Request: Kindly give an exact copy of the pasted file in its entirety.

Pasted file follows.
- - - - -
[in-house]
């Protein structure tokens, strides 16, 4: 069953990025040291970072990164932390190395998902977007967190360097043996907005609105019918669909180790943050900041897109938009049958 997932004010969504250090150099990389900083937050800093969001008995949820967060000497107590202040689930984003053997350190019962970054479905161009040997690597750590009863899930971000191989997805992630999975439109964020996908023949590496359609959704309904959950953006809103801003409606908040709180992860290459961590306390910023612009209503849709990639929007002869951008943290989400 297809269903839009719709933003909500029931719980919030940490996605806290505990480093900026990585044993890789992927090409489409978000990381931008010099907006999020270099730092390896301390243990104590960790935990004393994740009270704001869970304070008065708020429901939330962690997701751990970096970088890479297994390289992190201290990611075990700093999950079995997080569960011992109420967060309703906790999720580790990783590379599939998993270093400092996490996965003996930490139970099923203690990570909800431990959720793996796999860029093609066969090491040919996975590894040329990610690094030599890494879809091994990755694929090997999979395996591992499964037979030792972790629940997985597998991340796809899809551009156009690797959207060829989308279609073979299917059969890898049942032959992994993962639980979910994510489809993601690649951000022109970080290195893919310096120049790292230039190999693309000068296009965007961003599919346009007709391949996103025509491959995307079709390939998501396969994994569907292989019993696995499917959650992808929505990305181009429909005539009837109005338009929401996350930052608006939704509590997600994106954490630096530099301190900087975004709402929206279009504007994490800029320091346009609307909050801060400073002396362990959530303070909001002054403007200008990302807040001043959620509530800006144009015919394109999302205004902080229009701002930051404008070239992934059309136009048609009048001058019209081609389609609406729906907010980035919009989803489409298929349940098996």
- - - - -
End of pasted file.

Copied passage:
[in-house]
């Protein structure tokens, strides 16, 4: 069953990025040291970072990164932390190395998902977007967190360097043996907005609105019918669909180790943050900041897109938009049958 997932004010969504250090150099990389900083937050800093969001008995949820967060000497107590202040689930984003053997350190019962970054479905161009040997690597750590009863899930971000191989997805992630999975439109964020996908023949590496359609959704309904959950953006809103801003409606908040709180992860290459961590306390910023612009209503849709990639929007002869951008943290989400 297809269903839009719709933003909500029931719980919030940490996605806290505990480093900026990585044993890789992927090409489409978000990381931008010099907006999020270099730092390896301390243990104590960790935990004393994740009270704001869970304070008065708020429901939330962690997701751990970096970088890479297994390289992190201290990611075990700093999950079995997080569960011992109420967060309703906790999720580790990783590379599939998993270093400092996490996965003996930490139970099923203690990570909800431990959720793996796999860029093609066969090491040919996975590894040329990610690094030599890494879809091994990755694929090997999979395996591992499964037979030792972790629940997985597998991340796809899809551009156009690797959207060829989308279609073979299917059969890898049942032959992994993962639980979910994510489809993601690649951000022109970080290195893919310096120049790292230039190999693309000068296009965007961003599919346009007709391949996103025509491959995307079709390939998501396969994994569907292989019993696995499917959650992808929505990305181009429909005539009837109005338009929401996350930052608006939704509590997600994106954490630096530099301190900087975004709402929206279009504007994490800029320091346009609307909050801060400073002396362990959530303070909001002054403007200008990302807040001043959620509530800006144009015919394109999302205004902080229009701002930051404008070239992934059309136009048609009048001058019209081609389609609406729906907010980035919009989803489409298929349940098996």